Human Trafficking Economics -

Human Trafficking Economics

  • Published on
    June 23, 2016
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This article looks at some human trafficking economics. Sara, a young, single mother in Moldova had been looking for work with no luck. An ad in her paper offers a fair-paying job as a server in a restaurant in Italy.  She responds and in a short time, she has her passport and suitcase and is on her way.  Her mother has agreed to watch her son…

When she arrives, she is sold to a pimp for $4,000 and raped and abused. Locked in apartment and forced to serve several men every day, she earns $1,400 a week for her boss. She never contacts her family.

The writer explains that: for our purposes, we define human trafficking as the trade of humans, most commonly for the purpose of sexual slavery, forced labor, or commercial sexual exploitation for the trafficker or others. Human trafficking happens when a person is coerced to move from one place to another in order to work for nothing (or close to it). The conditions are often dangerous and exploitive and many don’t survive long enough to escape.

Just as in Sara’s case, the most vulnerable are migrants, wanting to immigrate to a different country desiring a better life.  They don’t have work skills and are easily lured by what looks like a good opportunity.  Then there are others, who are not even looking for work.  They could be kidnapped or children who are sold by their parents for less then $11.  But the human trafficking economics, the illegal income for the trafficker, is staggering.

The International Labor Organization estimated in 2005 that those involved in human trafficking yield a $150 billion profit every year. The business is lucrative, given that the average victim is bought for so little and brings in an average of $13,000 in profits each year. These are just generic numbers; the specifics change according to the kind of work the victim does. For example, a victim working as a domestic helper generates an average of $2,300 profit each year. A sex worker victim brings in $21,800 of profit annually. These profit margins account for the shift many gangs and cartels are making from drugs to human trafficking. Drugs, after all, can only be sold once. A woman can be bought for $10,000 and make enough cash for the pimp to cover his cost in a week.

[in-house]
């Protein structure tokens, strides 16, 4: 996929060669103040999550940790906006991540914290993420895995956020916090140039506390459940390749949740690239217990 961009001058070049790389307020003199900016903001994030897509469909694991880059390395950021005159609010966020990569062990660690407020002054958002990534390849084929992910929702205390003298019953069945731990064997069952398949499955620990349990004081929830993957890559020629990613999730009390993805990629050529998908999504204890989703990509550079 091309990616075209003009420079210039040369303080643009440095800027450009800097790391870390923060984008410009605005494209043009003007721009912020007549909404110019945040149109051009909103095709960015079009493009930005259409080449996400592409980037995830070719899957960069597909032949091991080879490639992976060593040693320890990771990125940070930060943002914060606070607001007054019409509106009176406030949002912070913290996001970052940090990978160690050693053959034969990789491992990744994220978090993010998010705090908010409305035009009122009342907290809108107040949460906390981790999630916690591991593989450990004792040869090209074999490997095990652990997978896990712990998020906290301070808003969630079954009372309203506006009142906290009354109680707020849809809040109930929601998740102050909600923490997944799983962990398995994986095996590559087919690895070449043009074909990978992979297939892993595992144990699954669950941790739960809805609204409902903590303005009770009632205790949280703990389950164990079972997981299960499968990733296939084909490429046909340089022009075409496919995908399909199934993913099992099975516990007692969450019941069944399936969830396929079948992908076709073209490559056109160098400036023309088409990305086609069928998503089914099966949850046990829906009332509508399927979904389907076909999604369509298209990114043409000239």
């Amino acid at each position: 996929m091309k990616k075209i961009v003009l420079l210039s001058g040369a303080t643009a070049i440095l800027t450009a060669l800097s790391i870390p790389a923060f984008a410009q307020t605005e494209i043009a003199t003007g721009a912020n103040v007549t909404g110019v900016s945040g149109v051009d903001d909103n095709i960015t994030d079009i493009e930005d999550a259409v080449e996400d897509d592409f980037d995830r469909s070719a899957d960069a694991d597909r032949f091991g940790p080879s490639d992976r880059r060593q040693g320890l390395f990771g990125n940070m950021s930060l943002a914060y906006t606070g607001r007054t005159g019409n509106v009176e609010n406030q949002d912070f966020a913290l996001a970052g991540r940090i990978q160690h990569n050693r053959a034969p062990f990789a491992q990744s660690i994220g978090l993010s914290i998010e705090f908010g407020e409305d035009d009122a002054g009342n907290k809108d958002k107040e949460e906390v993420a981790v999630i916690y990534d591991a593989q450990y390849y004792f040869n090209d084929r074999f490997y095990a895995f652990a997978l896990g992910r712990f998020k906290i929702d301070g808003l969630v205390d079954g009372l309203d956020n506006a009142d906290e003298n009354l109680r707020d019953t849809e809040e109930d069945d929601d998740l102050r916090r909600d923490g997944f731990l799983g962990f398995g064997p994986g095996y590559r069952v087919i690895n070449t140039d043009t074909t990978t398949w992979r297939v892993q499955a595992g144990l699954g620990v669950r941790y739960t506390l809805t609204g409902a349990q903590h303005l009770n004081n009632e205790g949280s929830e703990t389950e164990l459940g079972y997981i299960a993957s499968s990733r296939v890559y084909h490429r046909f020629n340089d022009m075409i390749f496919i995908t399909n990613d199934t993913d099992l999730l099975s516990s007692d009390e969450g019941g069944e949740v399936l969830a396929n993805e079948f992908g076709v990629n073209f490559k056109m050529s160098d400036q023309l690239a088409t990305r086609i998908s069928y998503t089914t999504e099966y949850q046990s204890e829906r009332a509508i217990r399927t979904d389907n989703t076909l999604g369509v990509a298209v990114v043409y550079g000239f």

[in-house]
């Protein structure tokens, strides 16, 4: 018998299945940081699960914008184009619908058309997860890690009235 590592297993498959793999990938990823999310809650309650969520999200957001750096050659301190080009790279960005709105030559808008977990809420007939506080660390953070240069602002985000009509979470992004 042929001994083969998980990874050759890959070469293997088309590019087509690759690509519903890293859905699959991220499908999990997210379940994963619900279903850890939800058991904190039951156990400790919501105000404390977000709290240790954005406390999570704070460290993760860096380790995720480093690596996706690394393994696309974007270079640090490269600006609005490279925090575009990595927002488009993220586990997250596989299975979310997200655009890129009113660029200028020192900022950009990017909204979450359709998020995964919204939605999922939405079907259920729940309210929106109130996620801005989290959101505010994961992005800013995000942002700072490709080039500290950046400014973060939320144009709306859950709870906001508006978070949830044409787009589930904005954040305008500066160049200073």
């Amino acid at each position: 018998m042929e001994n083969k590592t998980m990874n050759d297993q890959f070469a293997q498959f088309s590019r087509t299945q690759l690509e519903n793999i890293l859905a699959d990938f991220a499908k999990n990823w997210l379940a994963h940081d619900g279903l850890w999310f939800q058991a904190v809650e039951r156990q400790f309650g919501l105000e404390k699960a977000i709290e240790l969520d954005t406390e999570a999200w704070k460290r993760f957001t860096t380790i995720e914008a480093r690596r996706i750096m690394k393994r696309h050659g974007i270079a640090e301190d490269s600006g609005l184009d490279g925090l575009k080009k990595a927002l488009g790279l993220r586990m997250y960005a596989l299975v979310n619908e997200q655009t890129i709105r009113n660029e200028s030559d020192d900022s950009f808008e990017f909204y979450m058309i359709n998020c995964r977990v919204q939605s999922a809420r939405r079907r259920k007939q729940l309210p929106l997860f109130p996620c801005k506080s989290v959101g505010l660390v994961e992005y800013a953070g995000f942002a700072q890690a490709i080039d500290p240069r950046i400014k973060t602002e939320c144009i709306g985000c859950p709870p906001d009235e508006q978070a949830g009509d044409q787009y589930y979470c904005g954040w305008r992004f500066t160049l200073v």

Location is also an important factor.  For example, in Moscow, women might be sold for $2,865 each…while in Italy, a pimp can buy a woman from Brazil for $5,681, from Moldova for $3,977 or from Romania for $2,272. A trafficker in France could get a women from Brazil, force them to be with five men a day for $207 each, making that trafficker $2.7 million a year.

The authors writes: The demand for trafficked victims is affecting nearly every country, as the U.N., governments and NGOs are working to create systems that prosecute traffickers, protect victims and prevent trafficking from happening in the first place. Healthy economies are also an important part of preventing human trafficking.

To read more about human trafficking economics, click the link below.

[John Hoffmire is director of the Impact Bond Fund at Saïd Business School at Oxford University and directs the Center on Business and Poverty at the Wisconsin School of Business at UW-Madison. He runs Progress Through Business, a nonprofit group promoting economic development. Jessica Cooper, Hoffmire’s colleague at Progress Through Business, did the research for this article.]

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